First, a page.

There are many really good technicians who teach their special brand of trading.  Ken Woods teaches the use of the CCI or Commodity Channel Index with his special settings.  Alexander Elder teaches another method and Price Headly has yet another setup.  They all work to some degree, the thing is to use what works where and have the ability to recognize this.   Going forward, I will try to show some of the setups as examples of how I use some of these. 

Just so you know, because I put up a chart and say what I think the market is about to do, does not mean my opinion was formed from that chart alone.  Nor does that mean I am correct.  This is for sharing information and is not in any way a trade recommendation.  What you do with your money is your business, and you alone are responsible for any trade decisions. 

All the stuff I use here is fractal in nature.  That is the patterns and movements that show up on a daily chart can be seen doing exactly the same thing on a 5 minute chart.  Although I usually only have a couple of indicators onscreen at a time, I do monitor multiple time frames at all times.  With a little experience and screen time anyone can see these price movements as they ripple through the time frames.  Price move of any significance will start on the lower TIC levels and roll through the 5 minute the 30 minute, hourly and so on.  Identifying these moves and acting quickly with confidence is the key to trading with some degree of success and takes patience.  If one becomes too focused on short term moves you can begin to whipsaw and overtrade.  This is very common with novice traders and causes increase is slippage due to the commissions it generates.  I will talk about slippage in some future post.

The charts I have been posting have the same indicators.  Today I will put up a little different setup. 
A lot of people have trouble understanding and visualizing what the indicators tell us.  In the chat club we had a lot of new people trying to learn David’s methodology and that’s a lot to absorb.  In an effort to sort of fool proof the process some came up with this dashboard idea.  (Dashboard is the bottom indicator with the colorful lights or dots)I fooled with it in the beginning and it has had several life spans with different authors.  Basically what we all wanted was something to put on the screen to take up less space.   This Dashboard has incorporated in it several major indicators in one place.  It tells the condition of the indicator by red is negative or sell and green is good or long.  It shows price in relation to above or below the 50 SMA, the 20 SMA. It shows if the price is above or below Bollinger bands using our settings. And it also shows four parameters of the CCI of interest.  Basically what we ended up with is and almost no-brainer set of lights that flicker on and off turn various colors and generally look cool and dazzle the viewer.  Basically, if the lights are majority green you are long, if they are red, you are short. Click on the chart to see expanded view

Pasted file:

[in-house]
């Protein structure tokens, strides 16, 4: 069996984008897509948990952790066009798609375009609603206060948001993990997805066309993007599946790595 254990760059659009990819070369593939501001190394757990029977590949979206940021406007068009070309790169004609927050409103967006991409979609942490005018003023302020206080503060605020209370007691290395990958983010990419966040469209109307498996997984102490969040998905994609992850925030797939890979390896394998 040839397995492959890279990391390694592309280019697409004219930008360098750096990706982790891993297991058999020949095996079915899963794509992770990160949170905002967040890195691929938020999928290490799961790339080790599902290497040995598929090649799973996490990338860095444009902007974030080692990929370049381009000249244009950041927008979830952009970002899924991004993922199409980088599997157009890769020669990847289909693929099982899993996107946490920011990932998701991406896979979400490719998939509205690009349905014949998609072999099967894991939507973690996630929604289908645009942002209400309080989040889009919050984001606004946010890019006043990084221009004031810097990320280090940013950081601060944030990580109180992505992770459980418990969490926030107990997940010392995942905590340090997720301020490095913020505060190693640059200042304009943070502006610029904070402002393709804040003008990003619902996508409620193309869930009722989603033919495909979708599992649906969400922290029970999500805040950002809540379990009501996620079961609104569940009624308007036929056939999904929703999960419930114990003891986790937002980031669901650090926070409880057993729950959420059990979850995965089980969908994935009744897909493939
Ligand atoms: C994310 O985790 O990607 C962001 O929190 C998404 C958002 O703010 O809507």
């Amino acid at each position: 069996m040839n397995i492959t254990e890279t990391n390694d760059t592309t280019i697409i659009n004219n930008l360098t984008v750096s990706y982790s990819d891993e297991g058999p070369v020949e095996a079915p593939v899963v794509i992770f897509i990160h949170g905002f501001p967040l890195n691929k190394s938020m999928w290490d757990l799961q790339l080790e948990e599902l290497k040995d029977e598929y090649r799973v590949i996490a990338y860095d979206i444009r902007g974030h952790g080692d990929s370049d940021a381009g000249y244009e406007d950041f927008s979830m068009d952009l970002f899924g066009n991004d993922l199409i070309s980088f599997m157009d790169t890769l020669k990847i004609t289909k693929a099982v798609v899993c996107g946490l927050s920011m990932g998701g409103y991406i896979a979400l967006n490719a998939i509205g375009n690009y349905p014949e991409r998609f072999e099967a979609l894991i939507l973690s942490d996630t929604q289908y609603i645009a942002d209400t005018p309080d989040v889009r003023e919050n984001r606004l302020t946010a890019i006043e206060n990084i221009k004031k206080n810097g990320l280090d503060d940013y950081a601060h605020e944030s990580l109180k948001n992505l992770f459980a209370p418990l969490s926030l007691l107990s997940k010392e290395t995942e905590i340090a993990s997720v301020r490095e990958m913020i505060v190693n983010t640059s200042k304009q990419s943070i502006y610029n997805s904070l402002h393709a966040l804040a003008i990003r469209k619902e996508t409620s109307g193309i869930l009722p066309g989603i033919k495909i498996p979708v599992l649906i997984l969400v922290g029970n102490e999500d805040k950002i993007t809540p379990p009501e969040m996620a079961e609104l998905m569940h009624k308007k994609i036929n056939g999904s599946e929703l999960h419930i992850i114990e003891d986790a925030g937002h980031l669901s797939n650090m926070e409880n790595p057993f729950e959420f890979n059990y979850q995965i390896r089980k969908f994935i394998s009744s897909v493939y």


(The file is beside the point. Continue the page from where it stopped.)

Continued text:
Now below,  here's the same chart setup but on the 512 Tick time frame.  Ticks, unlike the time charts represent candles by volume.  In other words on a time setting say, 5 minutes a candle will print on the chart every 5 minutes regardless of how many contracts traded.  In the Tick view like this 512t setting a candle will print after 512 tickets are turned in on the floor.  So what we get is a more accurate representation of what is actually going on NOW. Anyone can see an easy 5 point could have been made on the failure that occurred right around 2:15 this afternoon, all you had to do was respond to that CCI falling and failure of the 20, 50 and 150 period SMA. The dashboard confirms this and keeps you in the trade until the worm turns about an hour later around 15:15PM (times are EDT).  That's another thing I always use Eastern US time to avoid confusion.  The TOS charts can be set up for any time you wish and I communicate with traders during the day from Israel all the way to Hong Kong so we all need to be on the same page when talking about the charts.

To those new at this the S and P E-mini trades in .25 cent increments.  They are worth $12.50 per contract, so 1 ES point is worth $50 USD per point per contract.  a person trading a modest account of around $60,000 can work about 10 contracts on margin.  While this may seem risky it really is not if you control you loss limits with stops and use sound risk management rules.  This particular trade is 10 contracts is worth a profit of $2,500.  Or 4% profit for one trading day on an account of $60K.  Do some math and you can see this is a powerful wealth builder if you can do this type trade on a regular basis.  Of course you will get stopped out on occasion but with a sound trading plan and discipline it is certainly doable.

No comments:

Post a Comment